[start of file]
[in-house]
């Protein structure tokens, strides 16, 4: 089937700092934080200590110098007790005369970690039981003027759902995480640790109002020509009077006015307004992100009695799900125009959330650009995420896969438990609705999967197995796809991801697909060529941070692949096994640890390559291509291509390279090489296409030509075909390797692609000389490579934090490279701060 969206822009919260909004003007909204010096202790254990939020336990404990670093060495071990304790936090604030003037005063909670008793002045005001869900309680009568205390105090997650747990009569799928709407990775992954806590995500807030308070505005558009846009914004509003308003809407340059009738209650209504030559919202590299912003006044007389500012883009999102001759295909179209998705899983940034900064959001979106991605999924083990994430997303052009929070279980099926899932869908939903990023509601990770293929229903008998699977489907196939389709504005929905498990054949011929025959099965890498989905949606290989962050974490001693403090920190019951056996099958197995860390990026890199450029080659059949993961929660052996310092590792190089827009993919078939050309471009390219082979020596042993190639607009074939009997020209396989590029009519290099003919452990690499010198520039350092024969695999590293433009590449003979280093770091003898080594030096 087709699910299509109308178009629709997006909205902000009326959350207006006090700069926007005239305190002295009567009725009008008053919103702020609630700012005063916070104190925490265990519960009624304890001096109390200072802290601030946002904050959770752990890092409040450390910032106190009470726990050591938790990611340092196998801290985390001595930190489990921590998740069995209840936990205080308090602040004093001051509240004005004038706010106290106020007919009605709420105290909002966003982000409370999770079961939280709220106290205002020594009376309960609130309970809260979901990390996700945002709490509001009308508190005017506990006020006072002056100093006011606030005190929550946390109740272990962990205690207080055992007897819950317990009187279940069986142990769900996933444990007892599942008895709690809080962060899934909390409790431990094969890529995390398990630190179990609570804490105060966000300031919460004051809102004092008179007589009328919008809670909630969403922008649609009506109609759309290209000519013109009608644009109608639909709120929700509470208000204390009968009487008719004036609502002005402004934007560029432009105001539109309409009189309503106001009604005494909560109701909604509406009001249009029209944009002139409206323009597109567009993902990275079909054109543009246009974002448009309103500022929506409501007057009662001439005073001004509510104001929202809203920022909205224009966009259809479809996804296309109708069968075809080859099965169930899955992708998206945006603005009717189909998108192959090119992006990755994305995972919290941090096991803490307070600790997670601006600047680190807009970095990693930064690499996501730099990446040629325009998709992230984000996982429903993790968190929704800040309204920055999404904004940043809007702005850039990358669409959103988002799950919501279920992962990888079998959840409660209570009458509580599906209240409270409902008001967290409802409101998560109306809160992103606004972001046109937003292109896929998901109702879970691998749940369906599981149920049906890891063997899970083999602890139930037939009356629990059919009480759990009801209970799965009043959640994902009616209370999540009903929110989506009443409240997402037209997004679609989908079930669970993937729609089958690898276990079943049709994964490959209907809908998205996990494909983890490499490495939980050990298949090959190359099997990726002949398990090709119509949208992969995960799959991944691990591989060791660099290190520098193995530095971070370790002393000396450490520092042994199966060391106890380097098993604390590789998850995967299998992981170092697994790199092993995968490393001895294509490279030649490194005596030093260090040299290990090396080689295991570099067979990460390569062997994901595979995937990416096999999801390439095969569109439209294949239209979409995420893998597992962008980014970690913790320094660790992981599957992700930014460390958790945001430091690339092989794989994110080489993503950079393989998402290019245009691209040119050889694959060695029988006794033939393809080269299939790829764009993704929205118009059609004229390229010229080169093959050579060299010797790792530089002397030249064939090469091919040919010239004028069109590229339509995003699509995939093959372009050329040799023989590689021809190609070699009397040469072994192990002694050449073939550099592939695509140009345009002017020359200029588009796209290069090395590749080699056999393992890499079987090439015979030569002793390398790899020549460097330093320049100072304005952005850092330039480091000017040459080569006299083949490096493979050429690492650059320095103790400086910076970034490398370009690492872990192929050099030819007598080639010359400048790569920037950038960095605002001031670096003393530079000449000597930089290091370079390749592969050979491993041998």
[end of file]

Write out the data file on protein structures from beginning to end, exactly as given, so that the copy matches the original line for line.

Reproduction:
[in-house]
């Protein structure tokens, strides 16, 4: 089937700092934080200590110098007790005369970690039981003027759902995480640790109002020509009077006015307004992100009695799900125009959330650009995420896969438990609705999967197995796809991801697909060529941070692949096994640890390559291509291509390279090489296409030509075909390797692609000389490579934090490279701060 969206822009919260909004003007909204010096202790254990939020336990404990670093060495071990304790936090604030003037005063909670008793002045005001869900309680009568205390105090997650747990009569799928709407990775992954806590995500807030308070505005558009846009914004509003308003809407340059009738209650209504030559919202590299912003006044007389500012883009999102001759295909179209998705899983940034900064959001979106991605999924083990994430997303052009929070279980099926899932869908939903990023509601990770293929229903008998699977489907196939389709504005929905498990054949011929025959099965890498989905949606290989962050974490001693403090920190019951056996099958197995860390990026890199450029080659059949993961929660052996310092590792190089827009993919078939050309471009390219082979020596042993190639607009074939009997020209396989590029009519290099003919452990690499010198520039350092024969695999590293433009590449003979280093770091003898080594030096 087709699910299509109308178009629709997006909205902000009326959350207006006090700069926007005239305190002295009567009725009008008053919103702020609630700012005063916070104190925490265990519960009624304890001096109390200072802290601030946002904050959770752990890092409040450390910032106190009470726990050591938790990611340092196998801290985390001595930190489990921590998740069995209840936990205080308090602040004093001051509240004005004038706010106290106020007919009605709420105290909002966003982000409370999770079961939280709220106290205002020594009376309960609130309970809260979901990390996700945002709490509001009308508190005017506990006020006072002056100093006011606030005190929550946390109740272990962990205690207080055992007897819950317990009187279940069986142990769900996933444990007892599942008895709690809080962060899934909390409790431990094969890529995390398990630190179990609570804490105060966000300031919460004051809102004092008179007589009328919008809670909630969403922008649609009506109609759309290209000519013109009608644009109608639909709120929700509470208000204390009968009487008719004036609502002005402004934007560029432009105001539109309409009189309503106001009604005494909560109701909604509406009001249009029209944009002139409206323009597109567009993902990275079909054109543009246009974002448009309103500022929506409501007057009662001439005073001004509510104001929202809203920022909205224009966009259809479809996804296309109708069968075809080859099965169930899955992708998206945006603005009717189909998108192959090119992006990755994305995972919290941090096991803490307070600790997670601006600047680190807009970095990693930064690499996501730099990446040629325009998709992230984000996982429903993790968190929704800040309204920055999404904004940043809007702005850039990358669409959103988002799950919501279920992962990888079998959840409660209570009458509580599906209240409270409902008001967290409802409101998560109306809160992103606004972001046109937003292109896929998901109702879970691998749940369906599981149920049906890891063997899970083999602890139930037939009356629990059919009480759990009801209970799965009043959640994902009616209370999540009903929110989506009443409240997402037209997004679609989908079930669970993937729609089958690898276990079943049709994964490959209907809908998205996990494909983890490499490495939980050990298949090959190359099997990726002949398990090709119509949208992969995960799959991944691990591989060791660099290190520098193995530095971070370790002393000396450490520092042994199966060391106890380097098993604390590789998850995967299998992981170092697994790199092993995968490393001895294509490279030649490194005596030093260090040299290990090396080689295991570099067979990460390569062997994901595979995937990416096999999801390439095969569109439209294949239209979409995420893998597992962008980014970690913790320094660790992981599957992700930014460390958790945001430091690339092989794989994110080489993503950079393989998402290019245009691209040119050889694959060695029988006794033939393809080269299939790829764009993704929205118009059609004229390229010229080169093959050579060299010797790792530089002397030249064939090469091919040919010239004028069109590229339509995003699509995939093959372009050329040799023989590689021809190609070699009397040469072994192990002694050449073939550099592939695509140009345009002017020359200029588009796209290069090395590749080699056999393992890499079987090439015979030569002793390398790899020549460097330093320049100072304005952005850092330039480091000017040459080569006299083949490096493979050429690492650059320095103790400086910076970034490398370009690492872990192929050099030819007598080639010359400048790569920037950038960095605002001031670096003393530079000449000597930089290091370079390749592969050979491993041998």